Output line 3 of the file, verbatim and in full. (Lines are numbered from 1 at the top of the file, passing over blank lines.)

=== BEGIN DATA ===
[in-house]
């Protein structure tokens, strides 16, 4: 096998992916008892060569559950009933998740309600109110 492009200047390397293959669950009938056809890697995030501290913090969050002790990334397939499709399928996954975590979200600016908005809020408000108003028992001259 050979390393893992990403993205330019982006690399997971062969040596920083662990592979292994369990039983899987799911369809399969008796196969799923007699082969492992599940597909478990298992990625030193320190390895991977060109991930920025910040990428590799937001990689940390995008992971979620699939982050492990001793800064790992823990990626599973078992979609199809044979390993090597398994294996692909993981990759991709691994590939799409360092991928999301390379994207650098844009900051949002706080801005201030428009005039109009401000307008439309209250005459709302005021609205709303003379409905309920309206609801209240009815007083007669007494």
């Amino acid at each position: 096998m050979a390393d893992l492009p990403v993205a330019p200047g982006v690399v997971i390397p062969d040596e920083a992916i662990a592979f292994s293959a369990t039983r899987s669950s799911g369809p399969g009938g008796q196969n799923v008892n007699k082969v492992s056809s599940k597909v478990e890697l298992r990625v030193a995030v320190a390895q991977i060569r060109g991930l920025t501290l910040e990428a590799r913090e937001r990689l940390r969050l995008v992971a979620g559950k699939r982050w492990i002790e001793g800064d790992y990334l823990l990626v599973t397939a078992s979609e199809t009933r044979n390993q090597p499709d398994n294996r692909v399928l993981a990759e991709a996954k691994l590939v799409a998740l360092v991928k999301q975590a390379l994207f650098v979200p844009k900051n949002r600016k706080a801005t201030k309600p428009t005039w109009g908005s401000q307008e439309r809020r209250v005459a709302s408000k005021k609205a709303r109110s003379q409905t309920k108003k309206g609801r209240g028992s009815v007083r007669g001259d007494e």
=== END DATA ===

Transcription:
């Amino acid at each position: 096998m050979a390393d893992l492009p990403v993205a330019p200047g982006v690399v997971i390397p062969d040596e920083a992916i662990a592979f292994s293959a369990t039983r899987s669950s799911g369809p399969g009938g008796q196969n799923v008892n007699k082969v492992s056809s599940k597909v478990e890697l298992r990625v030193a995030v320190a390895q991977i060569r060109g991930l920025t501290l910040e990428a590799r913090e937001r990689l940390r969050l995008v992971a979620g559950k699939r982050w492990i002790e001793g800064d790992y990334l823990l990626v599973t397939a078992s979609e199809t009933r044979n390993q090597p499709d398994n294996r692909v399928l993981a990759e991709a996954k691994l590939v799409a998740l360092v991928k999301q975590a390379l994207f650098v979200p844009k900051n949002r600016k706080a801005t201030k309600p428009t005039w109009g908005s401000q307008e439309r809020r209250v005459a709302s408000k005021k609205a709303r109110s003379q409905t309920k108003k309206g609801r209240g028992s009815v007083r007669g001259d007494e």